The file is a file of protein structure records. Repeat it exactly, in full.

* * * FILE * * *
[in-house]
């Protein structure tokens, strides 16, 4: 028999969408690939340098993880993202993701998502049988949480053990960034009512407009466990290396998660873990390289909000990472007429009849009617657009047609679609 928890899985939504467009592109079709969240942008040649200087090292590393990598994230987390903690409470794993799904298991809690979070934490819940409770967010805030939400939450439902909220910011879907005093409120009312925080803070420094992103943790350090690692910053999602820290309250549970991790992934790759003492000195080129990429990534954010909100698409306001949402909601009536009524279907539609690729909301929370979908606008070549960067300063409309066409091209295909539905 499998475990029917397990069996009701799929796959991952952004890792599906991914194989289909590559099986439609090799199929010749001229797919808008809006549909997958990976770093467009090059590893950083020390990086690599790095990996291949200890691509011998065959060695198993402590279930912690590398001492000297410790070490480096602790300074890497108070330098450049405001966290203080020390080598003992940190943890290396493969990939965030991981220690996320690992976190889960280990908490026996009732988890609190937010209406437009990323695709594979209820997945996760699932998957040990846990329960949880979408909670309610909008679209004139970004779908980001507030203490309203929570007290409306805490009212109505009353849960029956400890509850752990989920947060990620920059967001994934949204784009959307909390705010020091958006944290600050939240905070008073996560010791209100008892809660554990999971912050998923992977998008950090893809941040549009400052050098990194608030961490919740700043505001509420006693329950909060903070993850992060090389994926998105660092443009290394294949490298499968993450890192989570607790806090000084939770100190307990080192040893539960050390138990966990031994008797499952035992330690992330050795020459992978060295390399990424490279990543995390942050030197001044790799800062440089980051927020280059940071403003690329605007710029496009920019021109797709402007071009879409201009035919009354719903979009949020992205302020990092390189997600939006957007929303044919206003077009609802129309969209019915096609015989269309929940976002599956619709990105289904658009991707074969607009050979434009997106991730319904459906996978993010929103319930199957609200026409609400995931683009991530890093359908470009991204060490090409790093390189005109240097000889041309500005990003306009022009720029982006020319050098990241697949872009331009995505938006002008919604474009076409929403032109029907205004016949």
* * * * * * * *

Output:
[in-house]
């Protein structure tokens, strides 16, 4: 028999969408690939340098993880993202993701998502049988949480053990960034009512407009466990290396998660873990390289909000990472007429009849009617657009047609679609 928890899985939504467009592109079709969240942008040649200087090292590393990598994230987390903690409470794993799904298991809690979070934490819940409770967010805030939400939450439902909220910011879907005093409120009312925080803070420094992103943790350090690692910053999602820290309250549970991790992934790759003492000195080129990429990534954010909100698409306001949402909601009536009524279907539609690729909301929370979908606008070549960067300063409309066409091209295909539905 499998475990029917397990069996009701799929796959991952952004890792599906991914194989289909590559099986439609090799199929010749001229797919808008809006549909997958990976770093467009090059590893950083020390990086690599790095990996291949200890691509011998065959060695198993402590279930912690590398001492000297410790070490480096602790300074890497108070330098450049405001966290203080020390080598003992940190943890290396493969990939965030991981220690996320690992976190889960280990908490026996009732988890609190937010209406437009990323695709594979209820997945996760699932998957040990846990329960949880979408909670309610909008679209004139970004779908980001507030203490309203929570007290409306805490009212109505009353849960029956400890509850752990989920947060990620920059967001994934949204784009959307909390705010020091958006944290600050939240905070008073996560010791209100008892809660554990999971912050998923992977998008950090893809941040549009400052050098990194608030961490919740700043505001509420006693329950909060903070993850992060090389994926998105660092443009290394294949490298499968993450890192989570607790806090000084939770100190307990080192040893539960050390138990966990031994008797499952035992330690992330050795020459992978060295390399990424490279990543995390942050030197001044790799800062440089980051927020280059940071403003690329605007710029496009920019021109797709402007071009879409201009035919009354719903979009949020992205302020990092390189997600939006957007929303044919206003077009609802129309969209019915096609015989269309929940976002599956619709990105289904658009991707074969607009050979434009997106991730319904459906996978993010929103319930199957609200026409609400995931683009991530890093359908470009991204060490090409790093390189005109240097000889041309500005990003306009022009720029982006020319050098990241697949872009331009995505938006002008919604474009076409929403032109029907205004016949």